Mission Statement

Chicago Metro Presbytery exists to extend the gospel and to oversee the work of the ministry of the PCA throughout the Chicago Metropolitan area to the glory of God.

Thursday, November 10, 2016

Our hardworking team might have set a new record today for patient care. They estimate they saw 275 people. It's only an estimate because they ran out of the cards they use to track patients when they hit 260. They worked straight through from 9:00 to 6:00. They will sleep well tonight!

There were some who needed follow up care from injuries sustained in the hurricane, but fortunately people were in pretty good shape with just the typical concerns our teams have become used to seeing - infections, wound care, scabies, high blood pressure, and general illnesses. No cholera was seen today, either. Reports of it breaking out seem to be localized elsewhere in Haiti.

An unexpected opportunity came their way today in that they were asked to see the older (teenage) students at the school in Bon Berger, approximately 80-100 of them. It was clear that many were suffering from STD's, so the family practice doctors took them aside in small groups before they were done with them to educate them on sexual health.

The sound of chainsaws once again formed the background to their work. The church had planted a lovely and stately arbor of trees leading to the church, which had grown significantly over the years to form a lovely long arch - but they are all gone now. Sadly, they've been cut into wood that will now provide firewood for people. Nothing goes to waste in Haiti.

Louis St. Germain took the team leader into Savanne for a car tour. The situation there is so desperate that it was deemed unwise to take the whole team for the tour. In fact, no one left the car, which also had three guards in it. ESMI has sent food and supplies into Savanne, but they are quickly used up and desperation abounds. The church which ESMI started and is thriving has no usable building any longer. It's pretty much gutted. One good piece of news is that Jude, a friend from our team's first visit to Savanne four years ago, is alive and well. He is a fisherman, and his boat took a wild ride in the hurricane. He had lashed it to something he'd hoped would be secure, but the hurricane's water surge was strong enough to pick up the boat, untether it, and deposit it two miles inland. He found it by wading through chest deep water after the storm and pulled it back through the flooded streets of Savanne to tether it once again at the shore. Fortunately it was not destroyed, but new nets are needed for him to fish with it again.

Tomorrow the team will go to two locations nearby - Dariverger and Big House, both of which house orphans. Before being re-homed there, they were all at Cambry for safe shelter during the hurricane. A few weeks ago a malaria outbreak occurred there, so the team will be doing re-checks and general well being checks on those kids, as well as seeing community folks as possible. Between the two locations, there are approximately 100 kids, with apparently 350 still living at Cambry. The team will see the children at Cambry Friday and Saturday, which includes the kids who were in Cavaillon.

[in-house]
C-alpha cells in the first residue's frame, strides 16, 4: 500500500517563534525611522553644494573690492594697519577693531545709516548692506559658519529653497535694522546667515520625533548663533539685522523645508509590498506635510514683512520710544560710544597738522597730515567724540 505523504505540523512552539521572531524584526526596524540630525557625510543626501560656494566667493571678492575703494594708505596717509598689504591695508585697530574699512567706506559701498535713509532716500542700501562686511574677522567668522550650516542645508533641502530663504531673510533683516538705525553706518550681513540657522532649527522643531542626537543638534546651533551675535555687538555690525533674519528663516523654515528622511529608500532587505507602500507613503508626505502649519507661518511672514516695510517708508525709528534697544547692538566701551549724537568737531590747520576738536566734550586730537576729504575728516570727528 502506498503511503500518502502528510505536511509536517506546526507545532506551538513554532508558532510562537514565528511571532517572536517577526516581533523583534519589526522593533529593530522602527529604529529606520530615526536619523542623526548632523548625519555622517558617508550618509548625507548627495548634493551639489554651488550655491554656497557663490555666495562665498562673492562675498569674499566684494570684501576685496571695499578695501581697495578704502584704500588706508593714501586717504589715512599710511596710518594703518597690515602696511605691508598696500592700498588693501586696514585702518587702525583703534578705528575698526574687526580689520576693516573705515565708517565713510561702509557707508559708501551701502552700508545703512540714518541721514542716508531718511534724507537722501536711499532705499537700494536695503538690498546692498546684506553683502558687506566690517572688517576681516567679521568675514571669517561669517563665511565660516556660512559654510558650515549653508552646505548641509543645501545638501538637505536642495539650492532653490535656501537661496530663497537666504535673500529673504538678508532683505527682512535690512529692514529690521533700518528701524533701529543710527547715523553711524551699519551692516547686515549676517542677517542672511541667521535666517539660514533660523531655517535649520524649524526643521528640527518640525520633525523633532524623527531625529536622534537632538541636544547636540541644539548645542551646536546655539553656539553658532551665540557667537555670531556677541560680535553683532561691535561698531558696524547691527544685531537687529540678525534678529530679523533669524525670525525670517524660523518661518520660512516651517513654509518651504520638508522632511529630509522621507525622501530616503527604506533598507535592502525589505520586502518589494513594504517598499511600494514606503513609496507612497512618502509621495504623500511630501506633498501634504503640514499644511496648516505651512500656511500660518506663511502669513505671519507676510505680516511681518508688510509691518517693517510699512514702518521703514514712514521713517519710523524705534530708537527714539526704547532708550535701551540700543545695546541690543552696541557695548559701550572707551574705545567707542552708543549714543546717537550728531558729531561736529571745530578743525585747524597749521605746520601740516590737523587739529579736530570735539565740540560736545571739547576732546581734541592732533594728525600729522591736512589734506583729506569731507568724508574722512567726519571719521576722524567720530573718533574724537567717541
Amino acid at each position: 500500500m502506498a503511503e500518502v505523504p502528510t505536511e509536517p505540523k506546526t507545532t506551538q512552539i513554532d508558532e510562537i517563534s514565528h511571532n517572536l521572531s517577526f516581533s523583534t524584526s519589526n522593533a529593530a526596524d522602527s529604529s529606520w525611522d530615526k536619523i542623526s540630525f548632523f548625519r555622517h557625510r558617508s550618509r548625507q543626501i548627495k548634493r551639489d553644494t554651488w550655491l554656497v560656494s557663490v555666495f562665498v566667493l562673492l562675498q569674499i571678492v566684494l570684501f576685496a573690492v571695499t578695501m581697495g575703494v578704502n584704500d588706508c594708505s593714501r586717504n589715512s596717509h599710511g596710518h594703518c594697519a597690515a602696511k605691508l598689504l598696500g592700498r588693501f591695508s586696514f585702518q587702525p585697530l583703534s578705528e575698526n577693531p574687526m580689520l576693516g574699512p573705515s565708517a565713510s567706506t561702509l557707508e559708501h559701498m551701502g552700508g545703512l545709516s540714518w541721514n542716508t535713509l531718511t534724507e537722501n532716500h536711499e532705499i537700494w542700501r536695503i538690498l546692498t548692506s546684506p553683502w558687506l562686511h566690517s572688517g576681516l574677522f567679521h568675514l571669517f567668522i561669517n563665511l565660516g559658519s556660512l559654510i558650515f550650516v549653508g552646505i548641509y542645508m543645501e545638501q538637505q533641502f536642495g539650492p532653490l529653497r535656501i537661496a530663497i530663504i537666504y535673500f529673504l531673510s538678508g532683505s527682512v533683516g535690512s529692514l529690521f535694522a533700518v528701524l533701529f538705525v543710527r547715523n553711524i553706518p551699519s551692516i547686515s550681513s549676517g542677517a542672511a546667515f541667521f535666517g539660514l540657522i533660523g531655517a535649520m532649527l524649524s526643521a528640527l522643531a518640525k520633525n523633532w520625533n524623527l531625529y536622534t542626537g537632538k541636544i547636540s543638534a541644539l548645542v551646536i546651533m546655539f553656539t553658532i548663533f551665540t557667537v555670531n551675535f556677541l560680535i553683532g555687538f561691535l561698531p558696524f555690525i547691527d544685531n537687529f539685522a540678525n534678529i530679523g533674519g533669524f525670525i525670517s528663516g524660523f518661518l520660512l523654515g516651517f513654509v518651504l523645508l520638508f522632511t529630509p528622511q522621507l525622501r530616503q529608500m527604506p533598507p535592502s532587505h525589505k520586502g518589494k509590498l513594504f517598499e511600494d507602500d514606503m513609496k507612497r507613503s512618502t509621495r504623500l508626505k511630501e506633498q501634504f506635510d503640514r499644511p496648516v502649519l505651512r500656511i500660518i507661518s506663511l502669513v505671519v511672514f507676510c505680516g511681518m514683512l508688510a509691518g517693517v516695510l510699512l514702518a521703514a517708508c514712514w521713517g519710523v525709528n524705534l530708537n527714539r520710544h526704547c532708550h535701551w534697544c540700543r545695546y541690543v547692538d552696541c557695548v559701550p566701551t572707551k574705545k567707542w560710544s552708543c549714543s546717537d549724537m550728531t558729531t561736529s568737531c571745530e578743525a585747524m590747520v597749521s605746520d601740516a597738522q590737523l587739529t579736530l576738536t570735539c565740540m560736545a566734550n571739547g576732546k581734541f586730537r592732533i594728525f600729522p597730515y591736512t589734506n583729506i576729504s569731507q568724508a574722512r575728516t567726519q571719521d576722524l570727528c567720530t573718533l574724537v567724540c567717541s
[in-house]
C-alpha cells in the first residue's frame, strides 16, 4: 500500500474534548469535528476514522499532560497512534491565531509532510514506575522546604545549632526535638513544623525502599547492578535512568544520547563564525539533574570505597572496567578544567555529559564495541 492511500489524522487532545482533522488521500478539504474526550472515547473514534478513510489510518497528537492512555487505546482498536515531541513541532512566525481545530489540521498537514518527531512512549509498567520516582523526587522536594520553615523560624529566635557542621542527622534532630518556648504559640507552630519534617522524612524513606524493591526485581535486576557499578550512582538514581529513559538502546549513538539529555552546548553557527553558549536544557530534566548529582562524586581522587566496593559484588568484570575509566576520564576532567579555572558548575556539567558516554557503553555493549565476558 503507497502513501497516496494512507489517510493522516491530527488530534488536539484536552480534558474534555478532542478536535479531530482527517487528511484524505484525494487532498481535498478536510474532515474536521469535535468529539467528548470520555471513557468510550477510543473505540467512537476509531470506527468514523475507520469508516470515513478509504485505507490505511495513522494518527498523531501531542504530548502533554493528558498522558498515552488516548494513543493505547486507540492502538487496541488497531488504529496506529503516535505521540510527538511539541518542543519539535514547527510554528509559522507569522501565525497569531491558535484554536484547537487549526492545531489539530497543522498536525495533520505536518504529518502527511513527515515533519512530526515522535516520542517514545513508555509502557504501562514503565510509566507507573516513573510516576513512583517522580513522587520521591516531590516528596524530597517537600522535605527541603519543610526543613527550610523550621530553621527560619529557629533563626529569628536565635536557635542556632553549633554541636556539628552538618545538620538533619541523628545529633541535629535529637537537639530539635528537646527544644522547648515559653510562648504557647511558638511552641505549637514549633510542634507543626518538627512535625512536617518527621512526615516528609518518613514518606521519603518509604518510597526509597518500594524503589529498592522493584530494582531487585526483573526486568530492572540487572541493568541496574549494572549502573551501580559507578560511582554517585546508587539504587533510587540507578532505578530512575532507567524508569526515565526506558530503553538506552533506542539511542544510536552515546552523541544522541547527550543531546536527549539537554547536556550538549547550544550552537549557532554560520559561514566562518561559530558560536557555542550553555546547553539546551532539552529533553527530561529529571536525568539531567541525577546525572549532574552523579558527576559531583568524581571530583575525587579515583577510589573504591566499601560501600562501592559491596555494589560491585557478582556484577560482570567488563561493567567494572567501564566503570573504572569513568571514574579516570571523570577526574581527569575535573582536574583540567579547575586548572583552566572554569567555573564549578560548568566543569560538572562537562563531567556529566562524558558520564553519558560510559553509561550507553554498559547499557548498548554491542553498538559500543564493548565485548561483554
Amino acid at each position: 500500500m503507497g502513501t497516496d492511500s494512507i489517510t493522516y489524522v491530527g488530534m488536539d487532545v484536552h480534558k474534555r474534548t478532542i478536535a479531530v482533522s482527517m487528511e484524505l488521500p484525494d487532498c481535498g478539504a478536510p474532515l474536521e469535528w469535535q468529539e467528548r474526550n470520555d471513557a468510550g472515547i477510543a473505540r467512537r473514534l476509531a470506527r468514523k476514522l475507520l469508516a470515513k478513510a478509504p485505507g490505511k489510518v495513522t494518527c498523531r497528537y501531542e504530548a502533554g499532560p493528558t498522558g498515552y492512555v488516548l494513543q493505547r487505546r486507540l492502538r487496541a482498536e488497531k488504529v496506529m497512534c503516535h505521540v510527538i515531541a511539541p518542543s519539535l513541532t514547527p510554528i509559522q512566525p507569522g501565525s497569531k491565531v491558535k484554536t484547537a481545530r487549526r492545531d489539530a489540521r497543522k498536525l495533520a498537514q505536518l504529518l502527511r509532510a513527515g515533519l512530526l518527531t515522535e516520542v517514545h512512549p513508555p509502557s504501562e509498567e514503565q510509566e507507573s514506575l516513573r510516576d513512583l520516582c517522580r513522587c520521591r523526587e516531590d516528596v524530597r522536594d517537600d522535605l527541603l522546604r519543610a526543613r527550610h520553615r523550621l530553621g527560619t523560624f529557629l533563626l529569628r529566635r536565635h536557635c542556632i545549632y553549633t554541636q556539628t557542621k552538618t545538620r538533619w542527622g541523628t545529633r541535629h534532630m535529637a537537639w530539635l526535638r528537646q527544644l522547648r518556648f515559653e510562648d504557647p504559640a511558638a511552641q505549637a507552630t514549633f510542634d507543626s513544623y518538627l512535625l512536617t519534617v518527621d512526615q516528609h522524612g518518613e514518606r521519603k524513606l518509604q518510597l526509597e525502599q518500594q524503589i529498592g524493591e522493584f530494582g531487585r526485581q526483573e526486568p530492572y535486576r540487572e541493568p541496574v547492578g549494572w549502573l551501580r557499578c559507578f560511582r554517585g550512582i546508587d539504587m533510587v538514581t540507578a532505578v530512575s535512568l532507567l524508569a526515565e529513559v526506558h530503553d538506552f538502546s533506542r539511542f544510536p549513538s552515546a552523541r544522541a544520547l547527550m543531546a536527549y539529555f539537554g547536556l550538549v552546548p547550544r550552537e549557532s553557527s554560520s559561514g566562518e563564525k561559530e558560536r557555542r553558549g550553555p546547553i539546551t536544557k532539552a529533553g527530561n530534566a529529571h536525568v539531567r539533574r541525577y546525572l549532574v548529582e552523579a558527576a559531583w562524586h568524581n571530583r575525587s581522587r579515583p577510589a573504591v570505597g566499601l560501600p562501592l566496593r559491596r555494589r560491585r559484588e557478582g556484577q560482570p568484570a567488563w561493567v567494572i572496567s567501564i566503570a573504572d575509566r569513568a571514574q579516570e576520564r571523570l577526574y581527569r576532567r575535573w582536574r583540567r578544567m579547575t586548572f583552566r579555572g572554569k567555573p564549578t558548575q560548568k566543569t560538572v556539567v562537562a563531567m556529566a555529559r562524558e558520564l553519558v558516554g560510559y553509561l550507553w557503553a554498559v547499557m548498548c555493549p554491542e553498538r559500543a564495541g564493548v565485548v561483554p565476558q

The team is doing very well. The restoration of water at the guest house has greatly increased their comfort - a shower at the end of a long hot sticky day in Haiti is delightful to them. Their only frustration is that cell signals are very spotty and there is no internet available, so communicating with family has been practically impossible. But families, please know they are ok! Those same communication issues are keeping all the great pictures our team is taking stuck on their phones in Haiti. Hopefully we'll see some yet before the week is through.

Please pray:

  • For the long term and short term provision of the means for people in Cambry, Cayes, and Savanne to re-build a life for themselves out of practically nothing. There are little or no social service resources in Haiti, and very little means to support yourself. In Savanne, the unemployment rate is astronomical. People live at a point of daily desperation, and Haiti seems always on the edge of collapse into a huge humanitarian crisis. The magnitude of needs is overwhelming.
  • For the teenagers the team met with today. Pray that they would develop a right view of their worth and their bodies so that mutual respect and physical health would flourish.
  • For the team to maintain their health. They are all doing well, even with the long days and growing heat and humidity over the past few days. At this point in the week, it is natural to begin to feel the strain and grow weary. Pray that God would give them strength and stamina and hopefulness in the face of dire circumstances and unrelenting needs.
  • For electricity to remain available, as cool sleeping space is key to good rest for those not used to the heat of Haiti.
  • For continued opportunities to share the good news of Jesus and his salvation to hurting and lost people, even as the medical team brings health and healing to their bodies in His name.
Thanks for praying!

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